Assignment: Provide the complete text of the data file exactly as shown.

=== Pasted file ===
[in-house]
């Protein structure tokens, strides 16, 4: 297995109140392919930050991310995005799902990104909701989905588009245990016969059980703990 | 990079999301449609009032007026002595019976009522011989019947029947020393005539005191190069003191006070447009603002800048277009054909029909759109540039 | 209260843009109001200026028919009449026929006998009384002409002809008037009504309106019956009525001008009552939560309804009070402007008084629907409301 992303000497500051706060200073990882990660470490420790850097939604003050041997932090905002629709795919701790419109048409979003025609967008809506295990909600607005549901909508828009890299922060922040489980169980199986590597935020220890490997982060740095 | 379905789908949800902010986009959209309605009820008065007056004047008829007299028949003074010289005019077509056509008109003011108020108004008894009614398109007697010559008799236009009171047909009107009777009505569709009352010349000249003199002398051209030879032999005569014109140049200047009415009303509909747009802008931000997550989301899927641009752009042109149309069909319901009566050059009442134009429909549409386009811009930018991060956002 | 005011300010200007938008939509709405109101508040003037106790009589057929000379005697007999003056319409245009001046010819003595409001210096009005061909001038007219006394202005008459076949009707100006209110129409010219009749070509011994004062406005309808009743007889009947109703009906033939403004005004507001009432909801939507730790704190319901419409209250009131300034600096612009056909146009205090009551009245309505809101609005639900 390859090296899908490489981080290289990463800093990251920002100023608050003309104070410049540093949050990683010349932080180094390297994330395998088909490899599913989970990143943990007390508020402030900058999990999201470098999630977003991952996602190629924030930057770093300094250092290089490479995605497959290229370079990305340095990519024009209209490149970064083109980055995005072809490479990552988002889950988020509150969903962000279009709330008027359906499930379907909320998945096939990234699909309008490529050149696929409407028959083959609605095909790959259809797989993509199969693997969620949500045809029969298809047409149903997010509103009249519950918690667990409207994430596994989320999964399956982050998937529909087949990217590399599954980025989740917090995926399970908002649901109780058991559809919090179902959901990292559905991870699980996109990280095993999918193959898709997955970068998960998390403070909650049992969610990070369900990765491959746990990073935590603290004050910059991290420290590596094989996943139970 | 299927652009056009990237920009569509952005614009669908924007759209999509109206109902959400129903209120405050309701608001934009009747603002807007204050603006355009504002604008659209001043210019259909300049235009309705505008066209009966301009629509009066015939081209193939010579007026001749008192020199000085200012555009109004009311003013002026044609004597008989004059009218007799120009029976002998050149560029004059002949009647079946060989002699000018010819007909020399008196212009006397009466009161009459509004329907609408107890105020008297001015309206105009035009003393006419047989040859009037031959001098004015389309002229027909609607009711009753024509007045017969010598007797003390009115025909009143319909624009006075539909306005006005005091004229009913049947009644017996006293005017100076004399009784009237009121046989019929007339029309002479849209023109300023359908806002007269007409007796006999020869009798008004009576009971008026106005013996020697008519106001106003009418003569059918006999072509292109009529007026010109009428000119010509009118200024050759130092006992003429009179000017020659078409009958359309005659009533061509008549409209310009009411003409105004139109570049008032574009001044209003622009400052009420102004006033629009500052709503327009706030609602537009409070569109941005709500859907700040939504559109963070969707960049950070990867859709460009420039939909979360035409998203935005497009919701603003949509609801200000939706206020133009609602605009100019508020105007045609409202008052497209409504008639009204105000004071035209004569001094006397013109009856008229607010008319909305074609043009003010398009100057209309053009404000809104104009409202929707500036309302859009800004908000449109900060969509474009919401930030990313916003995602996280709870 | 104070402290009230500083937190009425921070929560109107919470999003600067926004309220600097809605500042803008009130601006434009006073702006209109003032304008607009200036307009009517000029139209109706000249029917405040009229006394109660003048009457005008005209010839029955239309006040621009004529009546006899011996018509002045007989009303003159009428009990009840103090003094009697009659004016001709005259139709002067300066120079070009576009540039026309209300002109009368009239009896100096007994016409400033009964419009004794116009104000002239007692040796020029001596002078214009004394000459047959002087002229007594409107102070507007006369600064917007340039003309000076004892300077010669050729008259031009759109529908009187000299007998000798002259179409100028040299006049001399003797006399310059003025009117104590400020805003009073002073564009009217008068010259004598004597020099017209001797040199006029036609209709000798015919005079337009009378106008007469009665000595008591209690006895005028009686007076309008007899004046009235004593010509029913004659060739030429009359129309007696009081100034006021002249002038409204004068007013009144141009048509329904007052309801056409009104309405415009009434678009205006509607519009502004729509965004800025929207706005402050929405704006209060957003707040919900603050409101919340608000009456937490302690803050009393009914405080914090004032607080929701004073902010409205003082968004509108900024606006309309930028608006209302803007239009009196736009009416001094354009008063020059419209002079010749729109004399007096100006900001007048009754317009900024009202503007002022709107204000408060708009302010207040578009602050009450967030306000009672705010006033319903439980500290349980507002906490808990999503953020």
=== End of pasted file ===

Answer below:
[in-house]
């Protein structure tokens, strides 16, 4: 297995109140392919930050991310995005799902990104909701989905588009245990016969059980703990 | 990079999301449609009032007026002595019976009522011989019947029947020393005539005191190069003191006070447009603002800048277009054909029909759109540039 | 209260843009109001200026028919009449026929006998009384002409002809008037009504309106019956009525001008009552939560309804009070402007008084629907409301 992303000497500051706060200073990882990660470490420790850097939604003050041997932090905002629709795919701790419109048409979003025609967008809506295990909600607005549901909508828009890299922060922040489980169980199986590597935020220890490997982060740095 | 379905789908949800902010986009959209309605009820008065007056004047008829007299028949003074010289005019077509056509008109003011108020108004008894009614398109007697010559008799236009009171047909009107009777009505569709009352010349000249003199002398051209030879032999005569014109140049200047009415009303509909747009802008931000997550989301899927641009752009042109149309069909319901009566050059009442134009429909549409386009811009930018991060956002 | 005011300010200007938008939509709405109101508040003037106790009589057929000379005697007999003056319409245009001046010819003595409001210096009005061909001038007219006394202005008459076949009707100006209110129409010219009749070509011994004062406005309808009743007889009947109703009906033939403004005004507001009432909801939507730790704190319901419409209250009131300034600096612009056909146009205090009551009245309505809101609005639900 390859090296899908490489981080290289990463800093990251920002100023608050003309104070410049540093949050990683010349932080180094390297994330395998088909490899599913989970990143943990007390508020402030900058999990999201470098999630977003991952996602190629924030930057770093300094250092290089490479995605497959290229370079990305340095990519024009209209490149970064083109980055995005072809490479990552988002889950988020509150969903962000279009709330008027359906499930379907909320998945096939990234699909309008490529050149696929409407028959083959609605095909790959259809797989993509199969693997969620949500045809029969298809047409149903997010509103009249519950918690667990409207994430596994989320999964399956982050998937529909087949990217590399599954980025989740917090995926399970908002649901109780058991559809919090179902959901990292559905991870699980996109990280095993999918193959898709997955970068998960998390403070909650049992969610990070369900990765491959746990990073935590603290004050910059991290420290590596094989996943139970 | 299927652009056009990237920009569509952005614009669908924007759209999509109206109902959400129903209120405050309701608001934009009747603002807007204050603006355009504002604008659209001043210019259909300049235009309705505008066209009966301009629509009066015939081209193939010579007026001749008192020199000085200012555009109004009311003013002026044609004597008989004059009218007799120009029976002998050149560029004059002949009647079946060989002699000018010819007909020399008196212009006397009466009161009459509004329907609408107890105020008297001015309206105009035009003393006419047989040859009037031959001098004015389309002229027909609607009711009753024509007045017969010598007797003390009115025909009143319909624009006075539909306005006005005091004229009913049947009644017996006293005017100076004399009784009237009121046989019929007339029309002479849209023109300023359908806002007269007409007796006999020869009798008004009576009971008026106005013996020697008519106001106003009418003569059918006999072509292109009529007026010109009428000119010509009118200024050759130092006992003429009179000017020659078409009958359309005659009533061509008549409209310009009411003409105004139109570049008032574009001044209003622009400052009420102004006033629009500052709503327009706030609602537009409070569109941005709500859907700040939504559109963070969707960049950070990867859709460009420039939909979360035409998203935005497009919701603003949509609801200000939706206020133009609602605009100019508020105007045609409202008052497209409504008639009204105000004071035209004569001094006397013109009856008229607010008319909305074609043009003010398009100057209309053009404000809104104009409202929707500036309302859009800004908000449109900060969509474009919401930030990313916003995602996280709870 | 104070402290009230500083937190009425921070929560109107919470999003600067926004309220600097809605500042803008009130601006434009006073702006209109003032304008607009200036307009009517000029139209109706000249029917405040009229006394109660003048009457005008005209010839029955239309006040621009004529009546006899011996018509002045007989009303003159009428009990009840103090003094009697009659004016001709005259139709002067300066120079070009576009540039026309209300002109009368009239009896100096007994016409400033009964419009004794116009104000002239007692040796020029001596002078214009004394000459047959002087002229007594409107102070507007006369600064917007340039003309000076004892300077010669050729008259031009759109529908009187000299007998000798002259179409100028040299006049001399003797006399310059003025009117104590400020805003009073002073564009009217008068010259004598004597020099017209001797040199006029036609209709000798015919005079337009009378106008007469009665000595008591209690006895005028009686007076309008007899004046009235004593010509029913004659060739030429009359129309007696009081100034006021002249002038409204004068007013009144141009048509329904007052309801056409009104309405415009009434678009205006509607519009502004729509965004800025929207706005402050929405704006209060957003707040919900603050409101919340608000009456937490302690803050009393009914405080914090004032607080929701004073902010409205003082968004509108900024606006309309930028608006209302803007239009009196736009009416001094354009008063020059419209002079010749729109004399007096100006900001007048009754317009900024009202503007002022709107204000408060708009302010207040578009602050009450967030306000009672705010006033319903439980500290349980507002906490808990999503953020």